Page last updated at 11:38 GMT, Tuesday, 5 May 2009 12:38 UK

Nepal deal on national government

Protesters outside the presidential office in Kathmandu, Nepal, on May 5, 2009
The Maoists have threatened more protests

A group of Nepalese political parties has agreed to form a "national government" a day after Maoist Prime Minister Pushpa Kamal Dahal resigned.

After a meeting in Kathmandu, members of the Communist UML party agreed to head the government.

The parties have been given five days by Nepal's President Ram Baran Yadav to form the government.

Mr Dahal, best known as Prachanda, resigned after the president opposed his decision to sack the army chief.

The Maoists boycotted the all-party meeting.

They said unless the president apologised, they would not let parliament function.

Correspondents say Prachanda's resignation has pushed Nepal into a fresh political crisis following an election win by the Maoists last year.


"We want the Maoists to join the government too. But if they don't join, we can still form a majority government," senior Nepali Congress party leader Ram Sharan Mahat told the BBC.

UML leader Jhala Nath Khanal said that the Maoists "gave us the offer to lead the government and we have agreed".

Maoist supporters demonstrate in Kathmandu
Nepal faces the gravest threat to its peace process since a ceasefire was agreed in 2006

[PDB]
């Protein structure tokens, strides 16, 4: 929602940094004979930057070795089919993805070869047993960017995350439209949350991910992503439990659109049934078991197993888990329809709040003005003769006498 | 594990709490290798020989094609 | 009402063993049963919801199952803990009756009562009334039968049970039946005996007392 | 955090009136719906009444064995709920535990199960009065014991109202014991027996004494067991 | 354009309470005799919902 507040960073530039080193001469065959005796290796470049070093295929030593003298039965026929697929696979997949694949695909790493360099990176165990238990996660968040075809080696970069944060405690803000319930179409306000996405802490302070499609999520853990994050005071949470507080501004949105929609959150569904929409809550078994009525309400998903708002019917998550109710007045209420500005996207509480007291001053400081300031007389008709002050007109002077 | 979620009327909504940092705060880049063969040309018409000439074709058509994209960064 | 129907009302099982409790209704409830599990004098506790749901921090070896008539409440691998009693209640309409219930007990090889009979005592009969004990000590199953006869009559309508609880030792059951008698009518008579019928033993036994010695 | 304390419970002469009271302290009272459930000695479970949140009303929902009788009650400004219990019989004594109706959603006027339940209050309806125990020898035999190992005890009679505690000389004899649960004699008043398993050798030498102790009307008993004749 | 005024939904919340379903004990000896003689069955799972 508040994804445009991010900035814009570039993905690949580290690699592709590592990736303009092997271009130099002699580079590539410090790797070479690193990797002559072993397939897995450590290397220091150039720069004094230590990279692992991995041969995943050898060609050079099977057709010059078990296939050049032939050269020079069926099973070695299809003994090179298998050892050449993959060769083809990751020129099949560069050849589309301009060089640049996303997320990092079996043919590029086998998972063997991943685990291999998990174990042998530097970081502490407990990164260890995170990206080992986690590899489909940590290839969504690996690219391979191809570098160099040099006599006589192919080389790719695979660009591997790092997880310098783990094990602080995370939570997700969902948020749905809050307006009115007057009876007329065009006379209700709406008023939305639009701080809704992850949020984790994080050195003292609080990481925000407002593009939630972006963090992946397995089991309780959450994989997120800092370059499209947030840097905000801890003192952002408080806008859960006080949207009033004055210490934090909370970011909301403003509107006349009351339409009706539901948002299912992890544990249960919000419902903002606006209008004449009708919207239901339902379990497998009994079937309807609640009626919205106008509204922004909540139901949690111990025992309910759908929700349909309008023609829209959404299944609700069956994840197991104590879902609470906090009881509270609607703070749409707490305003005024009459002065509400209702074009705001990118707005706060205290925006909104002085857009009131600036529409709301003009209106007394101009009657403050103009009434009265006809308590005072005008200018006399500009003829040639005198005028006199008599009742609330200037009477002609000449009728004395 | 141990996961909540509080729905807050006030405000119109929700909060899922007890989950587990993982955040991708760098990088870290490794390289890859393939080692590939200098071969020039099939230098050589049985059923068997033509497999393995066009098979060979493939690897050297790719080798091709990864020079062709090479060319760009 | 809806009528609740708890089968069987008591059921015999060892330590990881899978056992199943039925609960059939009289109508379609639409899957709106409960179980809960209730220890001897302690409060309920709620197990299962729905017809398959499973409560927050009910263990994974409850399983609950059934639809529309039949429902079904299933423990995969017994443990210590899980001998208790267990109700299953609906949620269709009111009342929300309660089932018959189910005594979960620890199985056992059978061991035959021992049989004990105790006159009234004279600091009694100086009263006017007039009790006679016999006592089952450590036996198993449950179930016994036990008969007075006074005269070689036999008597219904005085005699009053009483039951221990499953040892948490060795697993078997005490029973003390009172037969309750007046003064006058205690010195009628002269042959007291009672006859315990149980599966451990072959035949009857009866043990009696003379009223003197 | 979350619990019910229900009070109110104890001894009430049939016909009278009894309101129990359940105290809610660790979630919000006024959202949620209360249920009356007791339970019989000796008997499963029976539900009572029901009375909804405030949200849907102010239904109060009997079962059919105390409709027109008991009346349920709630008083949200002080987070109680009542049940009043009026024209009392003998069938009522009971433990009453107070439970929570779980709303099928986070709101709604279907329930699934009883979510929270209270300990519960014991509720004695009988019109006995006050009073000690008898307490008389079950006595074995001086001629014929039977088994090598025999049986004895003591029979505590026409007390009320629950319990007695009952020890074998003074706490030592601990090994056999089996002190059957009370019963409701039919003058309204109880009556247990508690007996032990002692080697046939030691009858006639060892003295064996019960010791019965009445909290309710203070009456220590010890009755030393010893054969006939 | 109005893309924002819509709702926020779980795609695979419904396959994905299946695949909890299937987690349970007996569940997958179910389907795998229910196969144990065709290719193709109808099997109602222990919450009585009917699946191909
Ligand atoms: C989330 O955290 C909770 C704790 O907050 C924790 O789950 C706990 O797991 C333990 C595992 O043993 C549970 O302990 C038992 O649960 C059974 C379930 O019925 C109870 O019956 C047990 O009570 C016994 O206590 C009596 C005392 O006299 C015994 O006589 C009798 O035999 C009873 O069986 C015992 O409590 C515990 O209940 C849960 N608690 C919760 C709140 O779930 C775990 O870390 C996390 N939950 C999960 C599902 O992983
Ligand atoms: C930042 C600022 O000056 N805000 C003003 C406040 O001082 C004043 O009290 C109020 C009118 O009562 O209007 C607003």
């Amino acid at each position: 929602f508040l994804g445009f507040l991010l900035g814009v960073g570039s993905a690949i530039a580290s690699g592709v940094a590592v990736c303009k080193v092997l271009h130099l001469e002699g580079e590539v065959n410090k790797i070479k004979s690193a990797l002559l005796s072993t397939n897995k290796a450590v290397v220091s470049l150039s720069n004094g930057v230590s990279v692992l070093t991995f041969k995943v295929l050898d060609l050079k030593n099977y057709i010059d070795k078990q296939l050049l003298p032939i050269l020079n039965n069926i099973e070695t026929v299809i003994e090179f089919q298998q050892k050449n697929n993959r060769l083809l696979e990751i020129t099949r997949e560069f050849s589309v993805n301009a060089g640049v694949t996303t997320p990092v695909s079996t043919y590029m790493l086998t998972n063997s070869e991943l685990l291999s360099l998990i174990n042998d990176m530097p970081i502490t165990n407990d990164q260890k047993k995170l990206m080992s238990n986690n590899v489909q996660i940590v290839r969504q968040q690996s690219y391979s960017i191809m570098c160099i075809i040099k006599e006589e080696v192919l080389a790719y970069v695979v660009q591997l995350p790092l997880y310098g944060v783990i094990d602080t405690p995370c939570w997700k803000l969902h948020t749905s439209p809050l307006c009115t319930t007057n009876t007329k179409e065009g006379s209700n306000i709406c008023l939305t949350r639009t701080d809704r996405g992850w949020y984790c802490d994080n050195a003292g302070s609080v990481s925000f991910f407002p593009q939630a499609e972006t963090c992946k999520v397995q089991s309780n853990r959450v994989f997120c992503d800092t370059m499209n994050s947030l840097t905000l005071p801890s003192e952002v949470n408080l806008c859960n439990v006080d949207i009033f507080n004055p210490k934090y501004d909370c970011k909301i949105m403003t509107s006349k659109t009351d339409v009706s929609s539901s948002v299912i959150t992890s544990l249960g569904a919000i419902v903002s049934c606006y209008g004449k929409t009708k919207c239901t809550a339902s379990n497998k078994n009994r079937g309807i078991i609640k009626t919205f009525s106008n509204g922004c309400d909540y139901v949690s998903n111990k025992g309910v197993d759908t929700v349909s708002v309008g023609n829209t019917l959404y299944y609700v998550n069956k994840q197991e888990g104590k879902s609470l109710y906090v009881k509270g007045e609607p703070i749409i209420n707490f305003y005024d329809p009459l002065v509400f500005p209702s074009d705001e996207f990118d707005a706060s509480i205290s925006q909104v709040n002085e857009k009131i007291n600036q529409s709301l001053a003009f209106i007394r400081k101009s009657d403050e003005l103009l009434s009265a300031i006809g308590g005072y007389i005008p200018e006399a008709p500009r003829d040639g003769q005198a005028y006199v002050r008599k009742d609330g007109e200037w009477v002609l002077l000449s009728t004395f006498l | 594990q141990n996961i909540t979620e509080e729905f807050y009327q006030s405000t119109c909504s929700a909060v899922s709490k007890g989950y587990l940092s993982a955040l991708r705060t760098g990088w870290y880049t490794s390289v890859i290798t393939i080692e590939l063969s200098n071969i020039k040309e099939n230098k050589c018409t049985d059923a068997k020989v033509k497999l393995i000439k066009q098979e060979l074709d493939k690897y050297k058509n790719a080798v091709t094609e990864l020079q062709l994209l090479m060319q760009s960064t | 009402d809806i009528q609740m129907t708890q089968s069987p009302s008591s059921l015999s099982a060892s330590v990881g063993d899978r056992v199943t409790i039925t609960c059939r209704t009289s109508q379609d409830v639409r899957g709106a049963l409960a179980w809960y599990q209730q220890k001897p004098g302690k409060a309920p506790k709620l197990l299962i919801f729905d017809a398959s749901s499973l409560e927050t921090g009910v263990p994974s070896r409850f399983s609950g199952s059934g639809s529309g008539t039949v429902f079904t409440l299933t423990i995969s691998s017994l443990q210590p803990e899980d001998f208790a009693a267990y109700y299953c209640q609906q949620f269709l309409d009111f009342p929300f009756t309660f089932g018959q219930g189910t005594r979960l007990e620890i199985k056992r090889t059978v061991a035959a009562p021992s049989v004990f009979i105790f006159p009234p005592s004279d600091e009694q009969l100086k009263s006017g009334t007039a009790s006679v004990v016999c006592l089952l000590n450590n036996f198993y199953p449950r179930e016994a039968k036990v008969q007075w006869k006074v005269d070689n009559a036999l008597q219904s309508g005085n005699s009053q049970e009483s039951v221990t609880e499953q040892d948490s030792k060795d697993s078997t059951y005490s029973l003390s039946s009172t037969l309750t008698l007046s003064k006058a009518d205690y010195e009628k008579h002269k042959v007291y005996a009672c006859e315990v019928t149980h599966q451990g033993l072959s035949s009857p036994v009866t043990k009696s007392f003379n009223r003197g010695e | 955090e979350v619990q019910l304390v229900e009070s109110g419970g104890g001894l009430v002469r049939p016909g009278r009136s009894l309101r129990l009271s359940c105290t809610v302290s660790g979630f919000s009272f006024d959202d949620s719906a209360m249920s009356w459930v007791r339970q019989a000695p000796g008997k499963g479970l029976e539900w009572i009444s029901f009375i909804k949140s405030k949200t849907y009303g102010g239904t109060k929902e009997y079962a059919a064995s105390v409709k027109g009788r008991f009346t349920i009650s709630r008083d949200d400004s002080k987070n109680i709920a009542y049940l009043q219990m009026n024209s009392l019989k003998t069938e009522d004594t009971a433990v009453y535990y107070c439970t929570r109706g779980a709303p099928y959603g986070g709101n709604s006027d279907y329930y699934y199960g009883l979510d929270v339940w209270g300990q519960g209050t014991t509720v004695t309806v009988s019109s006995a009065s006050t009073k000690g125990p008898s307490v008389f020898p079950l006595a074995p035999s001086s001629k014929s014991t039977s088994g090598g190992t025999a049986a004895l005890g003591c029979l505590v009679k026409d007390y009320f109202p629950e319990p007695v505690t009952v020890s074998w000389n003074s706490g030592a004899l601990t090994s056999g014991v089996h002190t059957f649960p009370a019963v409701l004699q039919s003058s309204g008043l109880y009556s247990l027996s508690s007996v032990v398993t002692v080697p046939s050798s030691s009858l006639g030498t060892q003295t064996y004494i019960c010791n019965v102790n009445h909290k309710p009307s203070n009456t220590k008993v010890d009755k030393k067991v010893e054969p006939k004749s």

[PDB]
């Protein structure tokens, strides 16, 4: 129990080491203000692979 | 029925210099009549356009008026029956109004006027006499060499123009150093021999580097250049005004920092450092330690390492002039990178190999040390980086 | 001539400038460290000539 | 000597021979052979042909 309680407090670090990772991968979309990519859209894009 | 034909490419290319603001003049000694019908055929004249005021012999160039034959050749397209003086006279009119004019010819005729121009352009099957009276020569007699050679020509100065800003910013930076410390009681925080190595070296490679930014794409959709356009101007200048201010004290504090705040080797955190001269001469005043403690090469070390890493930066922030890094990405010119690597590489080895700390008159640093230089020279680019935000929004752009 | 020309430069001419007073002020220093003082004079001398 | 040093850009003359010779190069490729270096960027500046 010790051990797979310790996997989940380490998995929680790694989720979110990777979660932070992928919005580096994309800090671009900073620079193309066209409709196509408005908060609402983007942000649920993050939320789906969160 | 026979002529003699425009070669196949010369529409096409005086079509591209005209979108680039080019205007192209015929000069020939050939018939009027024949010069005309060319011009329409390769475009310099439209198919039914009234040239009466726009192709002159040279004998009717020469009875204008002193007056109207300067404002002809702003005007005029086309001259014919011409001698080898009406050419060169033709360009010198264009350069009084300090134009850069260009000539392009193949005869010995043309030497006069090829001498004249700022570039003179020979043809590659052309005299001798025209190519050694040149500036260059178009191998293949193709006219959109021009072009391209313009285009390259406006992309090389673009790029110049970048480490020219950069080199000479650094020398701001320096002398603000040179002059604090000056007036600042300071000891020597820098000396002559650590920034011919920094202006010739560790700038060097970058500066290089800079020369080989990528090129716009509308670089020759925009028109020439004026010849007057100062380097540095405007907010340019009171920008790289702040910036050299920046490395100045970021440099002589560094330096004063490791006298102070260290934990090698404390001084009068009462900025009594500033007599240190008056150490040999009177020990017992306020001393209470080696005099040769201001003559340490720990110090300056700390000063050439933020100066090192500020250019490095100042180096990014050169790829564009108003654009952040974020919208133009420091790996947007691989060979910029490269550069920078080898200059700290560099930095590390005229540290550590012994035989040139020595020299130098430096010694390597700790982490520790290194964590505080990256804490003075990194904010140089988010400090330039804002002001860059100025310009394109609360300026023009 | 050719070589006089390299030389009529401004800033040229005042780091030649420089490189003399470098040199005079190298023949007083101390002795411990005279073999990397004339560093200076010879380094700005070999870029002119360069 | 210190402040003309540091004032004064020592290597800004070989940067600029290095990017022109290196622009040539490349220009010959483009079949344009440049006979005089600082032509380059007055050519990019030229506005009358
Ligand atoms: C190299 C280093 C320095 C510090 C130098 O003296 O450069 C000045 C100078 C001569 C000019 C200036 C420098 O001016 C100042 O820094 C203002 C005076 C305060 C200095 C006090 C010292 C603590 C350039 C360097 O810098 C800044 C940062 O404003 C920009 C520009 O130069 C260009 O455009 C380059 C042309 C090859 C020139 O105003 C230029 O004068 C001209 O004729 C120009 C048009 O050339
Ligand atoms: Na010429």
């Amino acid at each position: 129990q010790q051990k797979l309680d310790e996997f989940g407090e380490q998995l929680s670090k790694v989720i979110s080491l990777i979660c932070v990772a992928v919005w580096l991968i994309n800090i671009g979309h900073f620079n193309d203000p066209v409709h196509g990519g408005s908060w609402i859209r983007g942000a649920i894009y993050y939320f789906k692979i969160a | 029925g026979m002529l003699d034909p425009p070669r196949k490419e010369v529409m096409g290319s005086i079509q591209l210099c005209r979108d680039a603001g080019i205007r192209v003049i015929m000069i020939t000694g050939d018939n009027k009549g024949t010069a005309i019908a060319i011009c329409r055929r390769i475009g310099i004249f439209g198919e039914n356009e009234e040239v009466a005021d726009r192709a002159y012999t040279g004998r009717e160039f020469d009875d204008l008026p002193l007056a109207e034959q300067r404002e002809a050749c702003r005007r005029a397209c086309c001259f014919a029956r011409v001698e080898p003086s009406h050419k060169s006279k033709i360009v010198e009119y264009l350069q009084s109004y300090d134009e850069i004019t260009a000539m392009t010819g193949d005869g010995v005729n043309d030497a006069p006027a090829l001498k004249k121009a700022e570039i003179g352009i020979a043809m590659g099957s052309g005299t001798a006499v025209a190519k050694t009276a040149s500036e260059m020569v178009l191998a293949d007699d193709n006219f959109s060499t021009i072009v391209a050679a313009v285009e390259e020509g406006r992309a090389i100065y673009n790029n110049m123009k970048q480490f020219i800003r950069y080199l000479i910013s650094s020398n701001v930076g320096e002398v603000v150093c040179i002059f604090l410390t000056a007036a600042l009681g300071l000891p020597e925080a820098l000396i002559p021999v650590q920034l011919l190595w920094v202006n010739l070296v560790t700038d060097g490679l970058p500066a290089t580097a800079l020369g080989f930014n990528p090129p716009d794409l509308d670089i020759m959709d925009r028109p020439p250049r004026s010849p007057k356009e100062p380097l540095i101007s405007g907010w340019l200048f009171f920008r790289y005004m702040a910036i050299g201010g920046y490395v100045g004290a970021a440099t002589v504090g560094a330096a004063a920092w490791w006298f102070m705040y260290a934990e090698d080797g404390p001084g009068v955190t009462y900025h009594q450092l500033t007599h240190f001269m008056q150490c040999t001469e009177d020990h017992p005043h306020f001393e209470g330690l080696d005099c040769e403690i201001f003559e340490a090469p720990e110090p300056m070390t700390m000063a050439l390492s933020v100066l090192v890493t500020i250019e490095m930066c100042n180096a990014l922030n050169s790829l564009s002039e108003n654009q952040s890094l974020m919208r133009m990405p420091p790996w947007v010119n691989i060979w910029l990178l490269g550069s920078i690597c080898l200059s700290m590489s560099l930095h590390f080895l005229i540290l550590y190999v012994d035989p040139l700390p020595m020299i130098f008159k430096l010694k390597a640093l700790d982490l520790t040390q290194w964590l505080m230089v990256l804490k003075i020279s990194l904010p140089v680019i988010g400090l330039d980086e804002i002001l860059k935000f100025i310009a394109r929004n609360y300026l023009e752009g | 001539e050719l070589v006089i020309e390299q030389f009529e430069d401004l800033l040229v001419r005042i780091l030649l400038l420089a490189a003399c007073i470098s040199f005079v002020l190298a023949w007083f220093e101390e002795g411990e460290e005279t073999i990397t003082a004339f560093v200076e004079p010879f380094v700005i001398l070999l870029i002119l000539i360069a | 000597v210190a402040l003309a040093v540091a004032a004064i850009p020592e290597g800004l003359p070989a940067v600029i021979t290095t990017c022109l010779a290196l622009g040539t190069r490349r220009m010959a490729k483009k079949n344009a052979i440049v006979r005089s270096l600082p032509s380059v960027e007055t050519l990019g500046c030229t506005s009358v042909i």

Bhagirath Yogi
BBC Nepali service

Security around the presidential palace in Kathmandu was stepped up as Maoist activists held a number of street protests across Nepal.

Hundreds of policemen were deployed around the president's palace and police have detained 40 protesters.

"We have been holding protests in different parts of the Kathmandu valley on Tuesday afternoon," the AFP news agency quoted Uma Subedi, secretary of the Maoists' youth wing, the Young Communist League, as saying.

"We will launch regular protests until the president takes back his decision," she said.

On Monday, Prachanda said in his TV address that he was stepping down "for the protection of democracy and peace" in Nepal.

"The move by the president is an attack on this infant democracy and the peace process," he said.

His resignation followed months of worsening tensions between the ex-rebels and the military.

Correspondents say that the expectation now is that the Maoists will sit in opposition in parliament. There is no suggestion that they will abandon constitutional politics.

The Maoists want their fighters, who are currently restricted to United Nations-supervised camps, to be integrated into the regular Nepali army.

But the army has refused to take on the fighters, who number about 19,000 hardened guerrillas, arguing that they are politically indoctrinated.

Correspondents say that the crisis is the most serious in Nepal since its 10-year long civil war between the army and the Maoists came to an end in 2006.

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